At Maersk annual general meeting, shareholders and board members were apprised of a recent study by Mckinsey & Co, which found that automated ports are “generally less productive than their conventional counter parts”. The McKinsey report also claims that “while operating expenses decline, so does productivity, and the returns on investment are currently lower than the industry norm.
Los Angeles-Long Beach Battery, natural gas best fits for 2021 truck goals
The ports of Los Angeles and Long Beach see battery-electric and natural gas -powered trucks as offering the greatest potential for reducing harmful diesel emissions in port drayage over the next few years. Harbor truckers in the largest US container gateway face the strictest pollution standards at any US port complex, making Southern California the leading laboratory for testing commercial, technical, and operational viability of emerging platforms for zero-emissions drayage trucks. The joint Los Angeles-Long Beach 2008 clean truck program, for example, has been studied by a number of US ports to meet local emissions requirements, although most ports, including New York-New Jersey, have adopted clean-truck programs that are less restrictive. The goal of the LA-LB 2006 Clean Air Action Plan (CAAP), which has already reduced harmful diesel emissions from truck by 90 % since 2008, is to transition completely to zero-emissions cargo handling equipment, including drayage trucks by 2035. The ports monitor emissions from all pollution sources daily, and update nitrogen oxide, sulphur oxide, and diesel particulate matter levels annually.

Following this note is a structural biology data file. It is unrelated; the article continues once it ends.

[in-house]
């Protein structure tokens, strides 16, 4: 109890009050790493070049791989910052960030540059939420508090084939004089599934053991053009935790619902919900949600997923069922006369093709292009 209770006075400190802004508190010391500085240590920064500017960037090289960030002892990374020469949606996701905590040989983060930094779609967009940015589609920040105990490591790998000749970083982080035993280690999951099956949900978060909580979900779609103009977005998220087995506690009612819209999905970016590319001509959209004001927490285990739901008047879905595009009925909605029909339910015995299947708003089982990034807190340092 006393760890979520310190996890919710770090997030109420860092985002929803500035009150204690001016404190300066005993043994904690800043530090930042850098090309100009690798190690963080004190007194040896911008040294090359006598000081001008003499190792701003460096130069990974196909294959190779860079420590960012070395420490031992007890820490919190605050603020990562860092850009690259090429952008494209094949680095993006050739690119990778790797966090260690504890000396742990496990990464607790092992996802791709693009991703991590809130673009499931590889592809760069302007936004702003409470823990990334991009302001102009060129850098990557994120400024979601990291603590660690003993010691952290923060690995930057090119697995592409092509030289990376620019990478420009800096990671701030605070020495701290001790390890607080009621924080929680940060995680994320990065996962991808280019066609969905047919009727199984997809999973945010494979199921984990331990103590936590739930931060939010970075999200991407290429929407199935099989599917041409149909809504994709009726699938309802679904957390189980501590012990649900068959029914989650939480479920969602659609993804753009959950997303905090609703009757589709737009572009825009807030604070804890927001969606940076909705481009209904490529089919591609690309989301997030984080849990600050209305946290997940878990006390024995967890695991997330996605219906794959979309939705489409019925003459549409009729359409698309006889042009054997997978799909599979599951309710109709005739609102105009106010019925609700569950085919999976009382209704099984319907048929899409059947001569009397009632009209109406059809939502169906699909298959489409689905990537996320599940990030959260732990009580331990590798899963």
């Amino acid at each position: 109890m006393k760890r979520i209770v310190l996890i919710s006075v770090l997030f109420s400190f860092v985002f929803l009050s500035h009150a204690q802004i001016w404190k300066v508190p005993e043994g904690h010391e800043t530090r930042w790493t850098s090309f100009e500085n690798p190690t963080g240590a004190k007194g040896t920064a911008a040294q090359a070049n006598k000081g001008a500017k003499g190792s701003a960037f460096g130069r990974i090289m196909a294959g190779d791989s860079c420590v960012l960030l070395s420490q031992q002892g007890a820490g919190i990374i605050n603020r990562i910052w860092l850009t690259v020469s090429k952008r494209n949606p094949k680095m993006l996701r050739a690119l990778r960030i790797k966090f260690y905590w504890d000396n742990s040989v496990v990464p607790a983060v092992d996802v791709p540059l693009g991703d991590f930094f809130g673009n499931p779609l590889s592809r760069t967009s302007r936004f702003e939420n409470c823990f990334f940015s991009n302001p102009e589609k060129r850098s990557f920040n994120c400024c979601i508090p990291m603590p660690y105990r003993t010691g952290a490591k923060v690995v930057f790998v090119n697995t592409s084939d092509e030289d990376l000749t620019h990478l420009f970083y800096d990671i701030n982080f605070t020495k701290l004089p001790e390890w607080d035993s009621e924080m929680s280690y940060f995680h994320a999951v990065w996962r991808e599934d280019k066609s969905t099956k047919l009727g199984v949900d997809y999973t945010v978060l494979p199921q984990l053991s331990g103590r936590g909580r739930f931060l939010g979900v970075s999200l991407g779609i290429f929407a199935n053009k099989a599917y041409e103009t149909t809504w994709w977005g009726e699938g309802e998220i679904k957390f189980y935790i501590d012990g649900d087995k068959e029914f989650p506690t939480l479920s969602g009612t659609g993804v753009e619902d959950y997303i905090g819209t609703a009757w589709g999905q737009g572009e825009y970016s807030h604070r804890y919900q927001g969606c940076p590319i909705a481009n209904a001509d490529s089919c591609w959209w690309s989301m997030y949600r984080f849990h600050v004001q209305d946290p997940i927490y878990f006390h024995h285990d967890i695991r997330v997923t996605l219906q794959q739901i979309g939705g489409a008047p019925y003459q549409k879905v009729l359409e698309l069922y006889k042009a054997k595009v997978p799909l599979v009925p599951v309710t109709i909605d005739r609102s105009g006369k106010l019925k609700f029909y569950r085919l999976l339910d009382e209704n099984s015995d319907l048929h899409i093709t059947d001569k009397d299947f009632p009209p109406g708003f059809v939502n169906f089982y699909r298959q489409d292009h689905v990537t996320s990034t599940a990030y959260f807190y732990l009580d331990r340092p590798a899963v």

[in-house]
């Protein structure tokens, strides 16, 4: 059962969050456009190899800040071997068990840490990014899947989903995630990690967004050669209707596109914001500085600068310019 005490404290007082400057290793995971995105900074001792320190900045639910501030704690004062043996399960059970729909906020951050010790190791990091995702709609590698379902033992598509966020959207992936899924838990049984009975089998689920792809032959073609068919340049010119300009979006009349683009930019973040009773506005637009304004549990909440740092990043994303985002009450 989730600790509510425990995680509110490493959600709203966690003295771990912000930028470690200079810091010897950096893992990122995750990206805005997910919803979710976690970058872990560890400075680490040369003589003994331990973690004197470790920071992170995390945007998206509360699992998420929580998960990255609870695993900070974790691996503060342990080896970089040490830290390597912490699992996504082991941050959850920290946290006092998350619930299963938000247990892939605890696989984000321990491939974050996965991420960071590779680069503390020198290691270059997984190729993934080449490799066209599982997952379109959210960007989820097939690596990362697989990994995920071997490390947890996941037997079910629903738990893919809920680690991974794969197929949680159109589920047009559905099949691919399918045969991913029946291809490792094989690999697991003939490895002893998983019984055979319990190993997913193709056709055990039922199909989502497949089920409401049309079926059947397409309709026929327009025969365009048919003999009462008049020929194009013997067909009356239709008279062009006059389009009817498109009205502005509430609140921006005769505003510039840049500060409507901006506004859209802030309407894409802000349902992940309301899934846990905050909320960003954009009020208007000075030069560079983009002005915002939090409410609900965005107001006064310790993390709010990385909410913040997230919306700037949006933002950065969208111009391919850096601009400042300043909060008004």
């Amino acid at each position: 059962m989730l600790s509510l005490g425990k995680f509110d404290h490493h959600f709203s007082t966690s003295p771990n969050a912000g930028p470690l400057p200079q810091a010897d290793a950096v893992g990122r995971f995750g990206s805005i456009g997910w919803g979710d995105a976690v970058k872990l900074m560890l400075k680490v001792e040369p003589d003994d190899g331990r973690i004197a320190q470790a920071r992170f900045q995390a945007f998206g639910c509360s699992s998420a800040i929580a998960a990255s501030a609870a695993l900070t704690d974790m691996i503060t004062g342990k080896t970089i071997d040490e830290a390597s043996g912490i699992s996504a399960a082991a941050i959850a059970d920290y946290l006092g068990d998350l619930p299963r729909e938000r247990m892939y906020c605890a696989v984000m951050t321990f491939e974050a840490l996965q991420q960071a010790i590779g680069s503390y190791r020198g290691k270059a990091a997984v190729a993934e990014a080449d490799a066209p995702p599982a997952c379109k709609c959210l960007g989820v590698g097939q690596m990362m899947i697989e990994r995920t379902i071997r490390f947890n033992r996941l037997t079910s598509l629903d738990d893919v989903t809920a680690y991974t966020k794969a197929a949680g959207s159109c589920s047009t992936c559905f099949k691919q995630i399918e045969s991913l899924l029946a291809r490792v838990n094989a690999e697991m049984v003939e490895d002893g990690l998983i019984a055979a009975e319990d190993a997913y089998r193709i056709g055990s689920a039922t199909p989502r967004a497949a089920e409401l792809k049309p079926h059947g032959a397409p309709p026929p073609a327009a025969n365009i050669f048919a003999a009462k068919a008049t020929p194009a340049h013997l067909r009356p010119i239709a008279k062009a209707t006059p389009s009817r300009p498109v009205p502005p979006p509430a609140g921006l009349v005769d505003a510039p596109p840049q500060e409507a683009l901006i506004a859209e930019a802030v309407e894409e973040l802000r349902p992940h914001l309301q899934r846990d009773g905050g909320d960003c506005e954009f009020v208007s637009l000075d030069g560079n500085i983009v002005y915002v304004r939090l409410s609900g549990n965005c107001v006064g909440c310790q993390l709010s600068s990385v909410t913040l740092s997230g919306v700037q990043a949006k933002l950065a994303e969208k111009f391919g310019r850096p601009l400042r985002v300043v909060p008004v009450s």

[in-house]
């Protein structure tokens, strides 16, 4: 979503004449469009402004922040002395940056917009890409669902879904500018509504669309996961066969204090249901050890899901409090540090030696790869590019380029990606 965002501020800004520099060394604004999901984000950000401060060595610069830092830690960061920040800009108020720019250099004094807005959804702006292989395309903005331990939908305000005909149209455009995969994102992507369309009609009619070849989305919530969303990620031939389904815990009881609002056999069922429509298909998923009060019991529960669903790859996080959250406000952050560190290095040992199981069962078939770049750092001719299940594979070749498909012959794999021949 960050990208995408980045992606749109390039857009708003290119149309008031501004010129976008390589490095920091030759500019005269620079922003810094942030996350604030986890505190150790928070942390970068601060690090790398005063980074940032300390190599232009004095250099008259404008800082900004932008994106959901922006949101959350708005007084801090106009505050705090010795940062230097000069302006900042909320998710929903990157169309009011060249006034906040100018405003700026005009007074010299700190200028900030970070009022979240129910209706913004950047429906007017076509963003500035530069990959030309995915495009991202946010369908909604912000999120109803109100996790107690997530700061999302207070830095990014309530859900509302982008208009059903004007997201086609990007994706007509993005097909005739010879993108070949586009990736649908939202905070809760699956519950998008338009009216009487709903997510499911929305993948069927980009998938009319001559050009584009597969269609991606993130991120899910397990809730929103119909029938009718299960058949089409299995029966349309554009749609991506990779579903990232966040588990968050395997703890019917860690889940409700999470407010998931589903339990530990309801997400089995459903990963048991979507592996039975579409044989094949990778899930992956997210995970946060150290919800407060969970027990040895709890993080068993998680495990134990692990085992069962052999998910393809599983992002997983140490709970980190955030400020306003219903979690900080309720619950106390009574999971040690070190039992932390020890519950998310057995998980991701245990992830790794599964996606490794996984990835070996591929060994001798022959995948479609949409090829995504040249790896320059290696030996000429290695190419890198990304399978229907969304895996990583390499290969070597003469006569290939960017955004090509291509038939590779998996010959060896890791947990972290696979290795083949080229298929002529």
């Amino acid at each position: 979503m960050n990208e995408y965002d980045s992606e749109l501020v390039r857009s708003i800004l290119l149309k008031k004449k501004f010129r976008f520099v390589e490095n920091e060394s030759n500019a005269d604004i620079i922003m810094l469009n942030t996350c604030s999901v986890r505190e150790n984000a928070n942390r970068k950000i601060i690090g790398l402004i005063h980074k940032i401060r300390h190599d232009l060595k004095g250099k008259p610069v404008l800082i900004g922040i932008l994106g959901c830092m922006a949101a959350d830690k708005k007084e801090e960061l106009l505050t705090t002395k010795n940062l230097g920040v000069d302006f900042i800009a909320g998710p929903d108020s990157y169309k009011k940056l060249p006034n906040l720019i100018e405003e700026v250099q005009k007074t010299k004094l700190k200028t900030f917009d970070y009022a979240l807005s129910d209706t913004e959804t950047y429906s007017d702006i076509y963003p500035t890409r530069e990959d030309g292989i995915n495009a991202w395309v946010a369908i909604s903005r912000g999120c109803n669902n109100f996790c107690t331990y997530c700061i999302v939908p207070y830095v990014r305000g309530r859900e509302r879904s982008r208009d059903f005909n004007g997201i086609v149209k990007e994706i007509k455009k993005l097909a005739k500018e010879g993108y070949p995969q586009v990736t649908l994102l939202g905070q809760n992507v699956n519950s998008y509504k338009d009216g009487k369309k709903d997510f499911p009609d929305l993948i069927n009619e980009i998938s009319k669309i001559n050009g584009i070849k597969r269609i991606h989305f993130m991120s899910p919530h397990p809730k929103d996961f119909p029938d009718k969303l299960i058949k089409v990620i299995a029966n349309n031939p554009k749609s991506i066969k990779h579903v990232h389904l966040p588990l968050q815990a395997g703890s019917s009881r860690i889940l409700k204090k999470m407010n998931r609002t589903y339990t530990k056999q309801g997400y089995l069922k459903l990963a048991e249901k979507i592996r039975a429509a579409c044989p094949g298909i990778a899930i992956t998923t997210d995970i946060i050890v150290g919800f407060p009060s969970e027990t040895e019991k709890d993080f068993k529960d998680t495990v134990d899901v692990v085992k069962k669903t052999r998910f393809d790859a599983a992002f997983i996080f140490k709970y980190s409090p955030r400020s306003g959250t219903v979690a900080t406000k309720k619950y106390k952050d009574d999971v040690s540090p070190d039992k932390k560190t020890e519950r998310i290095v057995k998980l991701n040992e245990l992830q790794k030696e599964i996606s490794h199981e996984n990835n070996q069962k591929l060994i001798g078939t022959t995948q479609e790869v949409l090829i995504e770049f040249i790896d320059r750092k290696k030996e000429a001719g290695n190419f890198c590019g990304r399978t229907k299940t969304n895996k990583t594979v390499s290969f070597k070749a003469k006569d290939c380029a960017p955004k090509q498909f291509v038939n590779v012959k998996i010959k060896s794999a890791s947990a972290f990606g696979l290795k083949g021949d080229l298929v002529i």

In order to track progress toward zero-emissions from more than 20,000 drayage trucks, LA-LB produce near-term updates on the performance of available platforms, including battery-electric, hydrogen fuel cell, advanced diesel, advanced natural gas and hybrid electric drayage trucks. According to a CAAP report released on April 3, one of the key findings is battery-electric trucks out-perform diesel trucks in terms of power, torque, and gradeability, but at present they are limited as to vehicle range, weight and recharging times. Trucks that run on natural gas, such as LNG and CNG (compressed natural gas) are the closest direct replacement for diesel trucks in terms of operational feasibility, the report says.